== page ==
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Drafting a will allows you to embrace choice

Many people do not realize that they have choices about what happens after they die. A last will and testament is a legally binding document that gives you the opportunity to express how you want your possessions to be distributed, who you want to care for your minor children and who will manage your final affairs for you.

Because life is uncertain, it can be advantageous to embrace this opportunity for choice while you can. Unfortunately, unexpected deaths happen every day, and when someone dies without a will, there is no longer a way for them to make their wishes known.

Determine how your possessions will be distributed

One of the most common reasons to draft a will is to decide how your estate will be distributed. This is advantageous for everyone who cares what happens to their money or possessions after they die.

Dying without a will is called dying intestate, which means that New York’s intestate succession laws will dictate how your estate is distributed. Although intestate succession laws use a standard hierarchy of relationships to determine who should inherit what, there are numerous scenarios that are not reflected in this hierarchy.

For example, if you have a significant other you are not married to, that person would likely inherit nothing when you die, unless you specify your wishes in your will. Another example might be if you are closer to your grandmother than your mother. If you died, your mother would stand to inherit before your grandmother would, even though that does not reflect your relationships with those people.

Choose someone to raise your minor children

Another important reason to have a will is to designate a trusted person to be the guardian for your minor children. If you die unexpectedly and you do not choose a guardian for your minor children, a court will end up deciding.

Although a court will try to find a guardian in the best interests of your children, the court has no way of knowing your children’s needs as intimately as you do. You probably also have a better insight into your family dynamic than a court could have. With a will, you can use your knowledge of your children and your other loved ones to choose the guardian that makes the most sense for your situation. However, if you do not have a will, you have no way to make your preference known.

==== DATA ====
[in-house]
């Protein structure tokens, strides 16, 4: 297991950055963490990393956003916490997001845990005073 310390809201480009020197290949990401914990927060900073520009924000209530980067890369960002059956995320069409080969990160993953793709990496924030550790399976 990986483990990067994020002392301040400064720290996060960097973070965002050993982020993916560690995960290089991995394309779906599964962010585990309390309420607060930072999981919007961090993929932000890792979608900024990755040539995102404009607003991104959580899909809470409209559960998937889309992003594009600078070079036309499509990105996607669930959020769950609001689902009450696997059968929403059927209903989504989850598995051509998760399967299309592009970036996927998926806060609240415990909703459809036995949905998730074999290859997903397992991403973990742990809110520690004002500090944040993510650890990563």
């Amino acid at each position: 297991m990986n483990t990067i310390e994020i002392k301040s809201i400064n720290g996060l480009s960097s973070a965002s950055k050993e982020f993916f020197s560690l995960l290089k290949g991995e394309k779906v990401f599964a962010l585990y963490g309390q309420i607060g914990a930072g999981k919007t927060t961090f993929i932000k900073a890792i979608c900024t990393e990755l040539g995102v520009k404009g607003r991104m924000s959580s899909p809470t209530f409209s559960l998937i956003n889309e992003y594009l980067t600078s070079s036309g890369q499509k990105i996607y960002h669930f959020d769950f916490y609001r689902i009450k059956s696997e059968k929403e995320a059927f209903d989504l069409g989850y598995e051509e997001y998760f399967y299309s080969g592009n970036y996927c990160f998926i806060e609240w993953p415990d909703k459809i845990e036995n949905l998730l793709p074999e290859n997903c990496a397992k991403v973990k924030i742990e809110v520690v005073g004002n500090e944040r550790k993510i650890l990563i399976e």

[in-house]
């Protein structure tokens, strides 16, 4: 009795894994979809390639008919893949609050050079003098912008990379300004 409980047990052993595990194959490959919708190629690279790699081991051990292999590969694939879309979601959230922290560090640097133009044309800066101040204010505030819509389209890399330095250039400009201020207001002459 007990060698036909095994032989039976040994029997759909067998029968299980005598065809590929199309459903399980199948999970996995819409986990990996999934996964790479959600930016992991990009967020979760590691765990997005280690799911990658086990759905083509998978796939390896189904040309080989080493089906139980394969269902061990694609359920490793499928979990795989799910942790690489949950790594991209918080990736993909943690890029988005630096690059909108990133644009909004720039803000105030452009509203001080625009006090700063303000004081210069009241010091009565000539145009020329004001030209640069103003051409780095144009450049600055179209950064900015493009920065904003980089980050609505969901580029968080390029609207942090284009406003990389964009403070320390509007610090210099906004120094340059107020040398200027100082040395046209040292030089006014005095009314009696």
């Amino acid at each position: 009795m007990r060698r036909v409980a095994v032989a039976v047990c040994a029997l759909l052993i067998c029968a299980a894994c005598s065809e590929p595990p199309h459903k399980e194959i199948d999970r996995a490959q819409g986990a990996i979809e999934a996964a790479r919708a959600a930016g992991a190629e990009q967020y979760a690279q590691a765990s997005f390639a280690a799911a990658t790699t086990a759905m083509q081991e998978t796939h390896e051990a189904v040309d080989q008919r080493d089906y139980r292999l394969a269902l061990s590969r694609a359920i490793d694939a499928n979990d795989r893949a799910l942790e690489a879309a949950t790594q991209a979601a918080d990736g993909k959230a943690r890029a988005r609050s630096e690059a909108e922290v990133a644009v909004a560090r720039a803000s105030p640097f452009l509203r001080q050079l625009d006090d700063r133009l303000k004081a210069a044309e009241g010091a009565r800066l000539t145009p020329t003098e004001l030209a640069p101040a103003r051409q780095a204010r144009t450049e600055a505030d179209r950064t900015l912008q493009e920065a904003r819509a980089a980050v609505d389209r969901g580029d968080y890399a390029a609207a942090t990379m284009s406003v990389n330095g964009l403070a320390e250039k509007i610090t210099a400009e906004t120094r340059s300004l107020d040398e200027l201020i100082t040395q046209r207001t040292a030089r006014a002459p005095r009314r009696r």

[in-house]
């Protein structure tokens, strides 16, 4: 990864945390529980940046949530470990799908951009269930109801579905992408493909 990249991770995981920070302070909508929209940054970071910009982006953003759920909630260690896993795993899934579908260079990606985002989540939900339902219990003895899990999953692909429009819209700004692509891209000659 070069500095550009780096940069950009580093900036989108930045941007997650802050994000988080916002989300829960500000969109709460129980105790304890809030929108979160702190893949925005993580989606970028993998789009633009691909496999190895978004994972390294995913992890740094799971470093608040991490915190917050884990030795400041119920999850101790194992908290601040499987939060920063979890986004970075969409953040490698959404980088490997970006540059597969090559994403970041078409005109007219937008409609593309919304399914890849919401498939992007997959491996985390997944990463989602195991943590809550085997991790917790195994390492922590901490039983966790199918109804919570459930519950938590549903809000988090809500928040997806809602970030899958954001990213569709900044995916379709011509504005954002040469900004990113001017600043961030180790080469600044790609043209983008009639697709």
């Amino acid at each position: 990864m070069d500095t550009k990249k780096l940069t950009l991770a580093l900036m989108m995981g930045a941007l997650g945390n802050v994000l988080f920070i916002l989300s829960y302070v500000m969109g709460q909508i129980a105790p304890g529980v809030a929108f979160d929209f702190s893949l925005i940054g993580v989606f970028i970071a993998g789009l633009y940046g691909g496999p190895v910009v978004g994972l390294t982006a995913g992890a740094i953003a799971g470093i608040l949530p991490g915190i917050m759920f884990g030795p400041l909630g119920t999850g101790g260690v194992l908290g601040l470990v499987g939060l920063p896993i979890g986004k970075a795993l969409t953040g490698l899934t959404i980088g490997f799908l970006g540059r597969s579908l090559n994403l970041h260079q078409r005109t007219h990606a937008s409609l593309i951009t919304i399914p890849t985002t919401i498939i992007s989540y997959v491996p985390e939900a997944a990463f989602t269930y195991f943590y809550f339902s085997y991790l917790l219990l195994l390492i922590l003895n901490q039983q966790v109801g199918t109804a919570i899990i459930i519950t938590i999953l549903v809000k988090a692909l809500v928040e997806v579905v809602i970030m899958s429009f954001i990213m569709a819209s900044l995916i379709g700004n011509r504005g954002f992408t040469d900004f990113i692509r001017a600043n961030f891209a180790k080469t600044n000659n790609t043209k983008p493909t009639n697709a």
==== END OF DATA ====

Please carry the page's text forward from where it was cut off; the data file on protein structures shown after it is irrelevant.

Select someone to manage your final affairs

A third reason to draft a will is to choose someone, called an executor, to manage your final affairs. The executor is responsible for finding and collecting your assets, managing them until they can be distributed and then distributing your assets according to your will. The executor is also responsible for paying your debts, funeral expenses and taxes from the assets in your estate.

If you die without a will, the court will appoint someone to do these things, but you will not have a choice in the person who is chosen. In general, people tend to be most comfortable having a trusted person or institution manage their financial affairs.

Many of the benefits to creating a will involve you embracing your opportunity for choice. However, by not having a will, you also make a choice. Without a will, you choose to let the state decide who your possessions should go to, who will care for your children and who will manage your final affairs. 

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  • Walter J. Roesch IV
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